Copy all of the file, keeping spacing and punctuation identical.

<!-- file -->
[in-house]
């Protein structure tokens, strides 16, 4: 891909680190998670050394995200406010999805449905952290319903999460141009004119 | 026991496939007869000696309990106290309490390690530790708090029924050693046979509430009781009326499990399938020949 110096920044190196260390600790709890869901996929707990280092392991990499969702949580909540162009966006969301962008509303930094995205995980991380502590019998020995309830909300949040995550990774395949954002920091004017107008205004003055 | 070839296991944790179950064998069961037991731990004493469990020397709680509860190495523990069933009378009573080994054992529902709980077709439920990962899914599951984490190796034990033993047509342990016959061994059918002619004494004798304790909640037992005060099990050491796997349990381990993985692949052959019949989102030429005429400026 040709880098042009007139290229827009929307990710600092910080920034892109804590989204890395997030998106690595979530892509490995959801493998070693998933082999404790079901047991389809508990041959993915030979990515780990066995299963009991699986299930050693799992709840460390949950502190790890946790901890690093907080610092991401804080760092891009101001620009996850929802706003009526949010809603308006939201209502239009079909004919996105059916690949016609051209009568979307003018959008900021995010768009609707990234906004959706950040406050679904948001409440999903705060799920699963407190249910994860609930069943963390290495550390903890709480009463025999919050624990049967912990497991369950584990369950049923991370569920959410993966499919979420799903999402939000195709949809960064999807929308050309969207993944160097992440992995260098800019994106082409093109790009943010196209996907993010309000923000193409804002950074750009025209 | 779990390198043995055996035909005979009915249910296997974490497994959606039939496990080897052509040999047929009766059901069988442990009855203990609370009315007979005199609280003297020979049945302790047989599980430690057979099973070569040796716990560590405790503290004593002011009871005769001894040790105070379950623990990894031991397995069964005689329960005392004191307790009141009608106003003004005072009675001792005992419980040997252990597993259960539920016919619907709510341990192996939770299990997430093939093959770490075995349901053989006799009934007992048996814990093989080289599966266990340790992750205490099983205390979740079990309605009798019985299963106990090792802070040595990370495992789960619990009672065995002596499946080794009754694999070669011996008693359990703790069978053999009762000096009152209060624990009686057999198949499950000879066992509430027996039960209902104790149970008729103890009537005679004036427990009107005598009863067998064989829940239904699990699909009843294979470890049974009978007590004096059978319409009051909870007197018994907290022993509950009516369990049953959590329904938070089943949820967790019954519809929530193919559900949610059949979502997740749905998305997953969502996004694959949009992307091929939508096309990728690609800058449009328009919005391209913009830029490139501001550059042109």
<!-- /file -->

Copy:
[in-house]
């Protein structure tokens, strides 16, 4: 891909680190998670050394995200406010999805449905952290319903999460141009004119 | 026991496939007869000696309990106290309490390690530790708090029924050693046979509430009781009326499990399938020949 110096920044190196260390600790709890869901996929707990280092392991990499969702949580909540162009966006969301962008509303930094995205995980991380502590019998020995309830909300949040995550990774395949954002920091004017107008205004003055 | 070839296991944790179950064998069961037991731990004493469990020397709680509860190495523990069933009378009573080994054992529902709980077709439920990962899914599951984490190796034990033993047509342990016959061994059918002619004494004798304790909640037992005060099990050491796997349990381990993985692949052959019949989102030429005429400026 040709880098042009007139290229827009929307990710600092910080920034892109804590989204890395997030998106690595979530892509490995959801493998070693998933082999404790079901047991389809508990041959993915030979990515780990066995299963009991699986299930050693799992709840460390949950502190790890946790901890690093907080610092991401804080760092891009101001620009996850929802706003009526949010809603308006939201209502239009079909004919996105059916690949016609051209009568979307003018959008900021995010768009609707990234906004959706950040406050679904948001409440999903705060799920699963407190249910994860609930069943963390290495550390903890709480009463025999919050624990049967912990497991369950584990369950049923991370569920959410993966499919979420799903999402939000195709949809960064999807929308050309969207993944160097992440992995260098800019994106082409093109790009943010196209996907993010309000923000193409804002950074750009025209 | 779990390198043995055996035909005979009915249910296997974490497994959606039939496990080897052509040999047929009766059901069988442990009855203990609370009315007979005199609280003297020979049945302790047989599980430690057979099973070569040796716990560590405790503290004593002011009871005769001894040790105070379950623990990894031991397995069964005689329960005392004191307790009141009608106003003004005072009675001792005992419980040997252990597993259960539920016919619907709510341990192996939770299990997430093939093959770490075995349901053989006799009934007992048996814990093989080289599966266990340790992750205490099983205390979740079990309605009798019985299963106990090792802070040595990370495992789960619990009672065995002596499946080794009754694999070669011996008693359990703790069978053999009762000096009152209060624990009686057999198949499950000879066992509430027996039960209902104790149970008729103890009537005679004036427990009107005598009863067998064989829940239904699990699909009843294979470890049974009978007590004096059978319409009051909870007197018994907290022993509950009516369990049953959590329904938070089943949820967790019954519809929530193919559900949610059949979502997740749905998305997953969502996004694959949009992307091929939508096309990728690609800058449009328009919005391209913009830029490139501001550059042109």